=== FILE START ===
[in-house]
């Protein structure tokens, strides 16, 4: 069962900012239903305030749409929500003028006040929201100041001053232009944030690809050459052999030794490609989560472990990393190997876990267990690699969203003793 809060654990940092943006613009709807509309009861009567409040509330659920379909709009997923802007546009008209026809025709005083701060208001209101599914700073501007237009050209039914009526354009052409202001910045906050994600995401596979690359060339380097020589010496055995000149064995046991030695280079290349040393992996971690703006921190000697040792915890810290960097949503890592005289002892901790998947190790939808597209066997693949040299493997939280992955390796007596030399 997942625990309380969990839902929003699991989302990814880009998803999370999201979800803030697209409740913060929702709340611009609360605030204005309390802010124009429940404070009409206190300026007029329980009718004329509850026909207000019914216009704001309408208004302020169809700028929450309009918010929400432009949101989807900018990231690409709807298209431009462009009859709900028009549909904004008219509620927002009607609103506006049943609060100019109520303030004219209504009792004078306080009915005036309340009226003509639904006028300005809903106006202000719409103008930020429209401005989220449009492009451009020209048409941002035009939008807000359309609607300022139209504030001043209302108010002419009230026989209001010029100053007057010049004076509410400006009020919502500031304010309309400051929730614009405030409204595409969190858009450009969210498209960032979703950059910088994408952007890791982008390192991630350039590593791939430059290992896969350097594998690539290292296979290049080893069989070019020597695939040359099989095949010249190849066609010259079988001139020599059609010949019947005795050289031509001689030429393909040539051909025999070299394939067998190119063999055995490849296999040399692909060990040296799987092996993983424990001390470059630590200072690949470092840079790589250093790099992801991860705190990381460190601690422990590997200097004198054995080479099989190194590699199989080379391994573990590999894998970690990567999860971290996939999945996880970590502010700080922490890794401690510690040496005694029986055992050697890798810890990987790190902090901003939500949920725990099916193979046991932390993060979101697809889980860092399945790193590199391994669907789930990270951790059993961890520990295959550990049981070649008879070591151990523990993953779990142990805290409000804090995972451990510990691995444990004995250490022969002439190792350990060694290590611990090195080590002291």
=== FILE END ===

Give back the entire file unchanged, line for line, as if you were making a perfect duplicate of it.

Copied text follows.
[in-house]
């Protein structure tokens, strides 16, 4: 069962900012239903305030749409929500003028006040929201100041001053232009944030690809050459052999030794490609989560472990990393190997876990267990690699969203003793 809060654990940092943006613009709807509309009861009567409040509330659920379909709009997923802007546009008209026809025709005083701060208001209101599914700073501007237009050209039914009526354009052409202001910045906050994600995401596979690359060339380097020589010496055995000149064995046991030695280079290349040393992996971690703006921190000697040792915890810290960097949503890592005289002892901790998947190790939808597209066997693949040299493997939280992955390796007596030399 997942625990309380969990839902929003699991989302990814880009998803999370999201979800803030697209409740913060929702709340611009609360605030204005309390802010124009429940404070009409206190300026007029329980009718004329509850026909207000019914216009704001309408208004302020169809700028929450309009918010929400432009949101989807900018990231690409709807298209431009462009009859709900028009549909904004008219509620927002009607609103506006049943609060100019109520303030004219209504009792004078306080009915005036309340009226003509639904006028300005809903106006202000719409103008930020429209401005989220449009492009451009020209048409941002035009939008807000359309609607300022139209504030001043209302108010002419009230026989209001010029100053007057010049004076509410400006009020919502500031304010309309400051929730614009405030409204595409969190858009450009969210498209960032979703950059910088994408952007890791982008390192991630350039590593791939430059290992896969350097594998690539290292296979290049080893069989070019020597695939040359099989095949010249190849066609010259079988001139020599059609010949019947005795050289031509001689030429393909040539051909025999070299394939067998190119063999055995490849296999040399692909060990040296799987092996993983424990001390470059630590200072690949470092840079790589250093790099992801991860705190990381460190601690422990590997200097004198054995080479099989190194590699199989080379391994573990590999894998970690990567999860971290996939999945996880970590502010700080922490890794401690510690040496005694029986055992050697890798810890990987790190902090901003939500949920725990099916193979046991932390993060979101697809889980860092399945790193590199391994669907789930990270951790059993961890520990295959550990049981070649008879070591151990523990993953779990142990805290409000804090995972451990510990691995444990004995250490022969002439190792350990060694290590611990090195080590002291």